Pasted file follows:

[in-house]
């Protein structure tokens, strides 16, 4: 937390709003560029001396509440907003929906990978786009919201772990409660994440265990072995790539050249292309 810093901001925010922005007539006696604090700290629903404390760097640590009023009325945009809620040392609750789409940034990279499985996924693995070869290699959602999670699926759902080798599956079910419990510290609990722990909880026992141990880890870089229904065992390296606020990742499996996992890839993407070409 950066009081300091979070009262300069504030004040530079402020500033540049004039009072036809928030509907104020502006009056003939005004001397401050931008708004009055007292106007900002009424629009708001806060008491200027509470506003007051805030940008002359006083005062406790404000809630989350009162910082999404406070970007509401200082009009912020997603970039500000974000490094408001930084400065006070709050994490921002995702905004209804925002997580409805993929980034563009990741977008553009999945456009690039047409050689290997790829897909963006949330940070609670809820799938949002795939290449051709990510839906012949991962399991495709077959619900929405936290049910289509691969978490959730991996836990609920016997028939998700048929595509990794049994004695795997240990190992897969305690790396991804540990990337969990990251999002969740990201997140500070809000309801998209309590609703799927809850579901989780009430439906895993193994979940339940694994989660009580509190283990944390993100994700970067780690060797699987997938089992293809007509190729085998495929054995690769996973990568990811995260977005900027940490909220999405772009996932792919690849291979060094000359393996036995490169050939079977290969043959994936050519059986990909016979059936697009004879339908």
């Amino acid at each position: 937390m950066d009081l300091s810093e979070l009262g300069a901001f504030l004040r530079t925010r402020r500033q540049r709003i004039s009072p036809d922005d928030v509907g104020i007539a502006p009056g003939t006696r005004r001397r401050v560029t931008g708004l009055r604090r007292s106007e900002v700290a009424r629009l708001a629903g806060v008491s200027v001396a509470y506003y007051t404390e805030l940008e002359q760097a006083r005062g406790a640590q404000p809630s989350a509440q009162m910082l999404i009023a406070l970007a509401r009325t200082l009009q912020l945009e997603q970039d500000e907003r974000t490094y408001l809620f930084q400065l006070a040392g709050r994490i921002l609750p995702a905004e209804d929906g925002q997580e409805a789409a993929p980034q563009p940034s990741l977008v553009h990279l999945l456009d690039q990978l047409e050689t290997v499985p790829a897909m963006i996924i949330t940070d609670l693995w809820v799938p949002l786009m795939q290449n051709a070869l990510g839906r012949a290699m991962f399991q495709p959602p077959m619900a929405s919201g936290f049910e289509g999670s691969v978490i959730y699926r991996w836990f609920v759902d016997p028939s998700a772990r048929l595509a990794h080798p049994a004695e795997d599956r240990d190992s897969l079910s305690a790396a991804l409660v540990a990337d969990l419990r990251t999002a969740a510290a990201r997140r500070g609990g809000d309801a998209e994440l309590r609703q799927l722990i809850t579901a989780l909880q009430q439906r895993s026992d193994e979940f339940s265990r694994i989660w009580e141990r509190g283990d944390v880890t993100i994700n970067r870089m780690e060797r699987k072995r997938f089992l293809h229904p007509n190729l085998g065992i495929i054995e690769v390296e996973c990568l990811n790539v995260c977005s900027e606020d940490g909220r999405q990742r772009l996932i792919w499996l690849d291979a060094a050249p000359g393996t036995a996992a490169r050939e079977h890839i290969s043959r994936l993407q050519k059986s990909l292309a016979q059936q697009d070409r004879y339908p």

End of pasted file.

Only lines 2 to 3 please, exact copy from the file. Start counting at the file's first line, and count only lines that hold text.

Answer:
């Protein structure tokens, strides 16, 4: 937390709003560029001396509440907003929906990978786009919201772990409660994440265990072995790539050249292309 810093901001925010922005007539006696604090700290629903404390760097640590009023009325945009809620040392609750789409940034990279499985996924693995070869290699959602999670699926759902080798599956079910419990510290609990722990909880026992141990880890870089229904065992390296606020990742499996996992890839993407070409 950066009081300091979070009262300069504030004040530079402020500033540049004039009072036809928030509907104020502006009056003939005004001397401050931008708004009055007292106007900002009424629009708001806060008491200027509470506003007051805030940008002359006083005062406790404000809630989350009162910082999404406070970007509401200082009009912020997603970039500000974000490094408001930084400065006070709050994490921002995702905004209804925002997580409805993929980034563009990741977008553009999945456009690039047409050689290997790829897909963006949330940070609670809820799938949002795939290449051709990510839906012949991962399991495709077959619900929405936290049910289509691969978490959730991996836990609920016997028939998700048929595509990794049994004695795997240990190992897969305690790396991804540990990337969990990251999002969740990201997140500070809000309801998209309590609703799927809850579901989780009430439906895993193994979940339940694994989660009580509190283990944390993100994700970067780690060797699987997938089992293809007509190729085998495929054995690769996973990568990811995260977005900027940490909220999405772009996932792919690849291979060094000359393996036995490169050939079977290969043959994936050519059986990909016979059936697009004879339908």
């Amino acid at each position: 937390m950066d009081l300091s810093e979070l009262g300069a901001f504030l004040r530079t925010r402020r500033q540049r709003i004039s009072p036809d922005d928030v509907g104020i007539a502006p009056g003939t006696r005004r001397r401050v560029t931008g708004l009055r604090r007292s106007e900002v700290a009424r629009l708001a629903g806060v008491s200027v001396a509470y506003y007051t404390e805030l940008e002359q760097a006083r005062g406790a640590q404000p809630s989350a509440q009162m910082l999404i009023a406070l970007a509401r009325t200082l009009q912020l945009e997603q970039d500000e907003r974000t490094y408001l809620f930084q400065l006070a040392g709050r994490i921002l609750p995702a905004e209804d929906g925002q997580e409805a789409a993929p980034q563009p940034s990741l977008v553009h990279l999945l456009d690039q990978l047409e050689t290997v499985p790829a897909m963006i996924i949330t940070d609670l693995w809820v799938p949002l786009m795939q290449n051709a070869l990510g839906r012949a290699m991962f399991q495709p959602p077959m619900a929405s919201g936290f049910e289509g999670s691969v978490i959730y699926r991996w836990f609920v759902d016997p028939s998700a772990r048929l595509a990794h080798p049994a004695e795997d599956r240990d190992s897969l079910s305690a790396a991804l409660v540990a990337d969990l419990r990251t999002a969740a510290a990201r997140r500070g609990g809000d309801a998209e994440l309590r609703q799927l722990i809850t579901a989780l909880q009430q439906r895993s026992d193994e979940f339940s265990r694994i989660w009580e141990r509190g283990d944390v880890t993100i994700n970067r870089m780690e060797r699987k072995r997938f089992l293809h229904p007509n190729l085998g065992i495929i054995e690769v390296e996973c990568l990811n790539v995260c977005s900027e606020d940490g909220r999405q990742r772009l996932i792919w499996l690849d291979a060094a050249p000359g393996t036995a996992a490169r050939e079977h890839i290969s043959r994936l993407q050519k059986s990909l292309a016979q059936q697009d070409r004879y339908p």